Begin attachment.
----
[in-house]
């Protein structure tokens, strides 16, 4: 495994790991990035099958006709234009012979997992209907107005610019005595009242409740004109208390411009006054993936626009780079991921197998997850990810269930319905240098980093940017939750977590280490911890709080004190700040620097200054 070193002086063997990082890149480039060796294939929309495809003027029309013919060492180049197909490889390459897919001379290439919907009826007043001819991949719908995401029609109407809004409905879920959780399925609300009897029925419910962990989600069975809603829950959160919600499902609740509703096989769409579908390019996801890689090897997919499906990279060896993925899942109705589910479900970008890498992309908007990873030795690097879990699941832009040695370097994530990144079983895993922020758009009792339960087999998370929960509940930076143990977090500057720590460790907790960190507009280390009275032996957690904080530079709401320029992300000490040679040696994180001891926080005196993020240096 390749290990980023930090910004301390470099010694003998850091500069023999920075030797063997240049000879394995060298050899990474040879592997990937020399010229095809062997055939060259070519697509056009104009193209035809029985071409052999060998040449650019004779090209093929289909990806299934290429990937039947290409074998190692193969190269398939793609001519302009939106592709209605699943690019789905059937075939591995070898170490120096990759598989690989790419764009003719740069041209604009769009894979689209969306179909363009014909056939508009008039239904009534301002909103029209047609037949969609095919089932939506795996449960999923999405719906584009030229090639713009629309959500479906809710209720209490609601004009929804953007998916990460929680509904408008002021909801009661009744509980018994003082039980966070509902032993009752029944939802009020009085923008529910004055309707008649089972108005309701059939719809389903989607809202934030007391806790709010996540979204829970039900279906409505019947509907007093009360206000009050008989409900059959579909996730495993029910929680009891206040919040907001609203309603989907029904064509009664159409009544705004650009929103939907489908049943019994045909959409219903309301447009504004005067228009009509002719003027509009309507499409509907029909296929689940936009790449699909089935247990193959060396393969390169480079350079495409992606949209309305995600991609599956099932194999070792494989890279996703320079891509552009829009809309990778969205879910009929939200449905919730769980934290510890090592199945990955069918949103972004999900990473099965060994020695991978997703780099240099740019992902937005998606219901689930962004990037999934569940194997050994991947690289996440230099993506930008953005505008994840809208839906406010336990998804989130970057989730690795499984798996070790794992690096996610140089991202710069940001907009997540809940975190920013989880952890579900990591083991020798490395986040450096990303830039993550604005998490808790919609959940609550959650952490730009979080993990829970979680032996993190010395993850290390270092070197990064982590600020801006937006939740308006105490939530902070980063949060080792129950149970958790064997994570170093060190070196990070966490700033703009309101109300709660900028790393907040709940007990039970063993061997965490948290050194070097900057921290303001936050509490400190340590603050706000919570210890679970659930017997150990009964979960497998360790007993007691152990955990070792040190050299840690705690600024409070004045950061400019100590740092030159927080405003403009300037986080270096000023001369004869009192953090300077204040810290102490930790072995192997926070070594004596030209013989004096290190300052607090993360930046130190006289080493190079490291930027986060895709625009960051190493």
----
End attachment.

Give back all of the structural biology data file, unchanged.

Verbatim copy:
[in-house]
């Protein structure tokens, strides 16, 4: 495994790991990035099958006709234009012979997992209907107005610019005595009242409740004109208390411009006054993936626009780079991921197998997850990810269930319905240098980093940017939750977590280490911890709080004190700040620097200054 070193002086063997990082890149480039060796294939929309495809003027029309013919060492180049197909490889390459897919001379290439919907009826007043001819991949719908995401029609109407809004409905879920959780399925609300009897029925419910962990989600069975809603829950959160919600499902609740509703096989769409579908390019996801890689090897997919499906990279060896993925899942109705589910479900970008890498992309908007990873030795690097879990699941832009040695370097994530990144079983895993922020758009009792339960087999998370929960509940930076143990977090500057720590460790907790960190507009280390009275032996957690904080530079709401320029992300000490040679040696994180001891926080005196993020240096 390749290990980023930090910004301390470099010694003998850091500069023999920075030797063997240049000879394995060298050899990474040879592997990937020399010229095809062997055939060259070519697509056009104009193209035809029985071409052999060998040449650019004779090209093929289909990806299934290429990937039947290409074998190692193969190269398939793609001519302009939106592709209605699943690019789905059937075939591995070898170490120096990759598989690989790419764009003719740069041209604009769009894979689209969306179909363009014909056939508009008039239904009534301002909103029209047609037949969609095919089932939506795996449960999923999405719906584009030229090639713009629309959500479906809710209720209490609601004009929804953007998916990460929680509904408008002021909801009661009744509980018994003082039980966070509902032993009752029944939802009020009085923008529910004055309707008649089972108005309701059939719809389903989607809202934030007391806790709010996540979204829970039900279906409505019947509907007093009360206000009050008989409900059959579909996730495993029910929680009891206040919040907001609203309603989907029904064509009664159409009544705004650009929103939907489908049943019994045909959409219903309301447009504004005067228009009509002719003027509009309507499409509907029909296929689940936009790449699909089935247990193959060396393969390169480079350079495409992606949209309305995600991609599956099932194999070792494989890279996703320079891509552009829009809309990778969205879910009929939200449905919730769980934290510890090592199945990955069918949103972004999900990473099965060994020695991978997703780099240099740019992902937005998606219901689930962004990037999934569940194997050994991947690289996440230099993506930008953005505008994840809208839906406010336990998804989130970057989730690795499984798996070790794992690096996610140089991202710069940001907009997540809940975190920013989880952890579900990591083991020798490395986040450096990303830039993550604005998490808790919609959940609550959650952490730009979080993990829970979680032996993190010395993850290390270092070197990064982590600020801006937006939740308006105490939530902070980063949060080792129950149970958790064997994570170093060190070196990070966490700033703009309101109300709660900028790393907040709940007990039970063993061997965490948290050194070097900057921290303001936050509490400190340590603050706000919570210890679970659930017997150990009964979960497998360790007993007691152990955990070792040190050299840690705690600024409070004045950061400019100590740092030159927080405003403009300037986080270096000023001369004869009192953090300077204040810290102490930790072995192997926070070594004596030209013989004096290190300052607090993360930046130190006289080493190079490291930027986060895709625009960051190493």